When the NHL announced its expansion plans as soon as last season ended, almost everybody who followed the league never regarded it as a startling new announcement. NHL expansion has been rumored for several years now.
Certainly, the first tangible sign that the league was planning expansion was in 2010 when Commissioner Gary Bettman made a tour of the three cities that lost their NHL teams, Winnipeg, Quebec and Hartford and stated the terms of for readmission. He would not have made it if the league was not going to expand. He knew there was active sentiment for readmission, certainly in the Canadian cities.
In Quebec, 80,000 people signed a petition urging steps be taken for building an NHL arena and getting the Nordiques back. Shortly thereafter, Quebecor, a major Quebec media company which had been trying to expand its presence in the province announced it was abandoning its plans to buy the Montreal Canadiens and instead would front a group aimed at getting the Nordiques back. The issue became political and soon Bettman was seen hobnobing with the Quebec City mayor and the Quebec Provincial Premier.
In Winnipeg, ever since the Jets became the Phoenix Coyotes, any news that might portend the return of the NHL was treated like Holy Scripture. Ex-NHL players, media commentators like Don Cherry and even NHL officials including Bettman himself were constantly asked to give their blessing for the feasibility of a returned Winnipeg team under the right conditions. A pressure group, the Manitoba Mythbusters was formed to keep the flame of remembrance and hope alive.
In Hartford, the mayor unsuccessfully tried to get a new NHL arena built as part of a downtown reclamation project. Nothing concrete has yet to occur in Hartford but the door is still open to them for a return to the NHL.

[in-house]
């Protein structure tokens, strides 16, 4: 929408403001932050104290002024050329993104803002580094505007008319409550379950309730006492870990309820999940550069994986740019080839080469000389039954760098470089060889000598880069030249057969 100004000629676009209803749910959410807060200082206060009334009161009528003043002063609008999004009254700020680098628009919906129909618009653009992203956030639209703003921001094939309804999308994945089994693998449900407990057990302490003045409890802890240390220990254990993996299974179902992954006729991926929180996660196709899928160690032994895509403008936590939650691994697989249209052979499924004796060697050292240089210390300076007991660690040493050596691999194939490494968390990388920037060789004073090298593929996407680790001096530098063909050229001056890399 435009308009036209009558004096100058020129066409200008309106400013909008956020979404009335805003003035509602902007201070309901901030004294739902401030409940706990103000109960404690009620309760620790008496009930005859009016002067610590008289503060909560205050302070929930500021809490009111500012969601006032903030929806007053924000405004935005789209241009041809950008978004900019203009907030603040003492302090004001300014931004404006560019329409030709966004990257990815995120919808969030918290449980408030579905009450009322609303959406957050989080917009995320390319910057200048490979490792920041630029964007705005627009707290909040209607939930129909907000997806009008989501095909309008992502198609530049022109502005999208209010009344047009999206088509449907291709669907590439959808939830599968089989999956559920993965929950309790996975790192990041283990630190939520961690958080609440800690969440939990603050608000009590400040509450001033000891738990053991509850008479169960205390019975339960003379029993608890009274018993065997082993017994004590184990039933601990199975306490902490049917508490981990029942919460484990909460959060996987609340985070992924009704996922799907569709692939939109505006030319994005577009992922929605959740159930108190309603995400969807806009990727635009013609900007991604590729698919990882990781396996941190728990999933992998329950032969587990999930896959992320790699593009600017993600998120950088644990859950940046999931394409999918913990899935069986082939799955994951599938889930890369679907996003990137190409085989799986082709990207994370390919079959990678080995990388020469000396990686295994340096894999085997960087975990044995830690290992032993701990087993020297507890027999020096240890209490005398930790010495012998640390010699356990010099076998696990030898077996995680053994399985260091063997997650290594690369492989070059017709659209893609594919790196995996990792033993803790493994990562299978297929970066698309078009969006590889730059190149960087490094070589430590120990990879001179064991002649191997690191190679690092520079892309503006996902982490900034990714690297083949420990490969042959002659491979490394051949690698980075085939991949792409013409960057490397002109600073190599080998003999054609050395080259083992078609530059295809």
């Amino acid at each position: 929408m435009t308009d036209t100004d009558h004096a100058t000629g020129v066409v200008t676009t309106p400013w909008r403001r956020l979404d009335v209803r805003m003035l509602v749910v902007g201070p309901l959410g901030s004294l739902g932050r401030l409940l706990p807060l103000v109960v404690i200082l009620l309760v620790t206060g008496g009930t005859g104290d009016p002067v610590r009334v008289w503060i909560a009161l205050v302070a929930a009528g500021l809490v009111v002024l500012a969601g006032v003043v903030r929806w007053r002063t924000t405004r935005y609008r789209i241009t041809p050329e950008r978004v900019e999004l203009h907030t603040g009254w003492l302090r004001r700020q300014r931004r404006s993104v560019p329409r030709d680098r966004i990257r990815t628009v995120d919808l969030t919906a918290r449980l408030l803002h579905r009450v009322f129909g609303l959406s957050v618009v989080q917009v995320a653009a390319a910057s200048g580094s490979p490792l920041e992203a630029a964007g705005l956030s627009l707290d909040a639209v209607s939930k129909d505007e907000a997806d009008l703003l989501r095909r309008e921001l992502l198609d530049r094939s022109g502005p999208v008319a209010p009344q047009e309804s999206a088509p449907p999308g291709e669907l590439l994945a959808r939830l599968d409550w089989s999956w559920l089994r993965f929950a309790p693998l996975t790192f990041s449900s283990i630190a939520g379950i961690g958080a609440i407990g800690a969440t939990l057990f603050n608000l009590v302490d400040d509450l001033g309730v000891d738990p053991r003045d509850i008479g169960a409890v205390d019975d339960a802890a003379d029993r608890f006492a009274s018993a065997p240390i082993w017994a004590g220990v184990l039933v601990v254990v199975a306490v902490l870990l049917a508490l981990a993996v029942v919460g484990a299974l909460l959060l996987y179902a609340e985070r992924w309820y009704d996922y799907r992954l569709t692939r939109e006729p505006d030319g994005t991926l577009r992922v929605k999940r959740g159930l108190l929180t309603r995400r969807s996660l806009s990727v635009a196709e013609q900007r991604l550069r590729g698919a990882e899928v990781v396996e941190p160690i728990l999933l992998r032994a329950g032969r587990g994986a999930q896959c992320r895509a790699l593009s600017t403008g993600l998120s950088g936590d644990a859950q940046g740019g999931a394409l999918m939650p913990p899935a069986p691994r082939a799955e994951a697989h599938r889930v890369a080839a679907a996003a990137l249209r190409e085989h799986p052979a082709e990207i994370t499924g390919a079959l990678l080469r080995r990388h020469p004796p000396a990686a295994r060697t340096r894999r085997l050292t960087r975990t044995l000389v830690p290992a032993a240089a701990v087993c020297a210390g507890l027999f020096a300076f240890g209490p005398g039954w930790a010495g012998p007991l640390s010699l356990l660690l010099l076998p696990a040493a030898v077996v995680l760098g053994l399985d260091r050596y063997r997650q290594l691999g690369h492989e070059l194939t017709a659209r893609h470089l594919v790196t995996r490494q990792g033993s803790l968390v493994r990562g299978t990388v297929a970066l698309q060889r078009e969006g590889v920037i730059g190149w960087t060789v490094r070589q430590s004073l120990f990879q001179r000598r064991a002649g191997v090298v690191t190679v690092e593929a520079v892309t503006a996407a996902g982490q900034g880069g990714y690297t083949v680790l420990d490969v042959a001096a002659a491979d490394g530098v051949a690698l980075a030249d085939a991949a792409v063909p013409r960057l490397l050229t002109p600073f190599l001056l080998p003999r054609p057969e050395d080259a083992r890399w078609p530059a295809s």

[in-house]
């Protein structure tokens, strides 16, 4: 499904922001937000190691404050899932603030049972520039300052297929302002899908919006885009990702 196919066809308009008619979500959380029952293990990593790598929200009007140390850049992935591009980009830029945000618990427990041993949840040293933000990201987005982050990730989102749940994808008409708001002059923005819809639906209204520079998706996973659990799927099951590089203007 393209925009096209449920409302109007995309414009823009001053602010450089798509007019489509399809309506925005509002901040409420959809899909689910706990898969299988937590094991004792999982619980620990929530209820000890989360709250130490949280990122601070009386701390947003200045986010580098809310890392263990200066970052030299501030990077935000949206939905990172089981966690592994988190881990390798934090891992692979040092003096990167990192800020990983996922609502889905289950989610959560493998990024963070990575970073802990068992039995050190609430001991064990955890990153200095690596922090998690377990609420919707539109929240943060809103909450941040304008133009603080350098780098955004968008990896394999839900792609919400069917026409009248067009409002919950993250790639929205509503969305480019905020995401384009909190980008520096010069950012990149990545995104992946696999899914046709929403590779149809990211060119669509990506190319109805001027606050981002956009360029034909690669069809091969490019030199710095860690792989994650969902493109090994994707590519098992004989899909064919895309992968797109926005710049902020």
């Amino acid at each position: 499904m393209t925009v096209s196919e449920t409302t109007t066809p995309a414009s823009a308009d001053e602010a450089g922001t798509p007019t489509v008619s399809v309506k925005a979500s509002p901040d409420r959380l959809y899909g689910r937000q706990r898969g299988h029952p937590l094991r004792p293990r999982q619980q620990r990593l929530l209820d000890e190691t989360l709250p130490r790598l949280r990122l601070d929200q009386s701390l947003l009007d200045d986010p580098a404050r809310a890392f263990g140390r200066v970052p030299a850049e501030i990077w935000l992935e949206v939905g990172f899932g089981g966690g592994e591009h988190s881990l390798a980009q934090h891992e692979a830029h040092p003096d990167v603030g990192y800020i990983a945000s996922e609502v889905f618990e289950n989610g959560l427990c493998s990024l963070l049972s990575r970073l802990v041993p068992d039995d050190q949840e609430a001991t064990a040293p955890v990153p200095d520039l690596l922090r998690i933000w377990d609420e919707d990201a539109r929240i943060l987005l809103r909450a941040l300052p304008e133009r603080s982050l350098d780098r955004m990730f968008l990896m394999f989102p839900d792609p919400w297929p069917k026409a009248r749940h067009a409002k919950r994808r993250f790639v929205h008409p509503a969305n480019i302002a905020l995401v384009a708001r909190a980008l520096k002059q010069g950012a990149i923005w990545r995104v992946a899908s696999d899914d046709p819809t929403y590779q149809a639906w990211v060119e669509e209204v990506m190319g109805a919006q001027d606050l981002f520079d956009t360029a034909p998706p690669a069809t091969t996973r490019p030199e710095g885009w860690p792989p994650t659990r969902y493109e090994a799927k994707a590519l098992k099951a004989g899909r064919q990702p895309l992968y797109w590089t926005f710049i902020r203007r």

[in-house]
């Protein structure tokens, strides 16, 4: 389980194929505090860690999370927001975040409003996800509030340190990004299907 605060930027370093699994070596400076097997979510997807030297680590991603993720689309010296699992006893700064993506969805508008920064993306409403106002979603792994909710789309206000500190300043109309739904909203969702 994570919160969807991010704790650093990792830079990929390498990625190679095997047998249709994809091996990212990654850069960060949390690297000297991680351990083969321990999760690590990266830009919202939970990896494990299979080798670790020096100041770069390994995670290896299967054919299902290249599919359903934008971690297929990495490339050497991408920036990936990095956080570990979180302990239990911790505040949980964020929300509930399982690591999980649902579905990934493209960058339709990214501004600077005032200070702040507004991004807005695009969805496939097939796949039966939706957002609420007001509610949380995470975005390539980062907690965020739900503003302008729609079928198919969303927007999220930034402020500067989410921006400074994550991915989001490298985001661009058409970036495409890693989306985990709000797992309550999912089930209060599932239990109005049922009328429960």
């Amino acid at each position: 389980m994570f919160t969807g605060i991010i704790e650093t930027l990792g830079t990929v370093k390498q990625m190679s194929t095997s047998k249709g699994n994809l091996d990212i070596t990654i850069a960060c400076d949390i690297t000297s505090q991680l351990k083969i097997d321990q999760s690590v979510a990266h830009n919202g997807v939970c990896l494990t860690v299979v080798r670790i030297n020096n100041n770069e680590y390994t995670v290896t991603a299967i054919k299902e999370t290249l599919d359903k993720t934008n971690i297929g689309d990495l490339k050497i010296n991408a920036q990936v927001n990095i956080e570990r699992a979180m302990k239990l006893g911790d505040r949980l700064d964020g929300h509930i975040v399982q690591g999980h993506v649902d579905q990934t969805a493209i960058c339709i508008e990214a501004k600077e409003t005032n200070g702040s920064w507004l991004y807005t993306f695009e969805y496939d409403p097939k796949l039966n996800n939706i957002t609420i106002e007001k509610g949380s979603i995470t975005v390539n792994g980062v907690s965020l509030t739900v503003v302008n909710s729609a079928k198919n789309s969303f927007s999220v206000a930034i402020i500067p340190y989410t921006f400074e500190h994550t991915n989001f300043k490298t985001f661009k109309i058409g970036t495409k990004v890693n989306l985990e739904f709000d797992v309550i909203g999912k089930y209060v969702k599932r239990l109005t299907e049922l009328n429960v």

Bettman’s tour produced an anguished outburst from Hamilton, still bitter about its Phoenix Coyote adventure, and demanding that it be considered for an NHL team. Then Toronto got into the act with speculators claiming that they were going to build a new 20,000 seat arena in Markham regardless if the NHL came or not.
There had been talk for over a decade that the NHL wanted to put a team into Las Vegas and now came the announcement that the city would actually build an arena to make an NHL team a possibility. Then came talk that the NHL was talking to a group from Seattle about the possibility of getting an expansion team. At one time, a Quebec City-Seattle combination seemed an ideal NHL expansion pairing.
Then there was Kansas City which built an 18,000 seat arena for no tenant at all but has hosted NHL and NBA exhibition games. Portland which has deep roots in Canadian junior hockey was said to be another ideal city just waiting for an NHL team.
And one could go back to the last NHL expansion in 1997, when Houston, a city that the NHL definitely wanted in because it was the largest American city without an NHL team and had a rivalry with Dallas that would sell tickets there, somehow managed to blow its chances despite having three separate bidders. There was also Oklahoma City, trying to prove it belonged in the big leagues with an unsuccessful NHL bid and a sports ambition that would later take the NBA Supersonics from Seattle in 2008.
So all these ambitions plus possibly others have been lying in the shadows waiting for their chance, spreading out their temptations to the NHL. The NHL has known it and so has almost everyone else who has been following the league. So the announcement that the NHL had caved in and would now expand is no surprise. Expansion was planned long ago.
But the real surprise (especially to the NHL) was that Bettman’s $500 million price tag threw cold water on so many hopes and dreams. This coming expansion (if it occurs) will be the most anti-climatic expansion in big-four North American sports league history because there has been no competition with Las Vegas and Quebec. The NHL once had all those tempting dreams listed above. Now they have to settle for what they can get.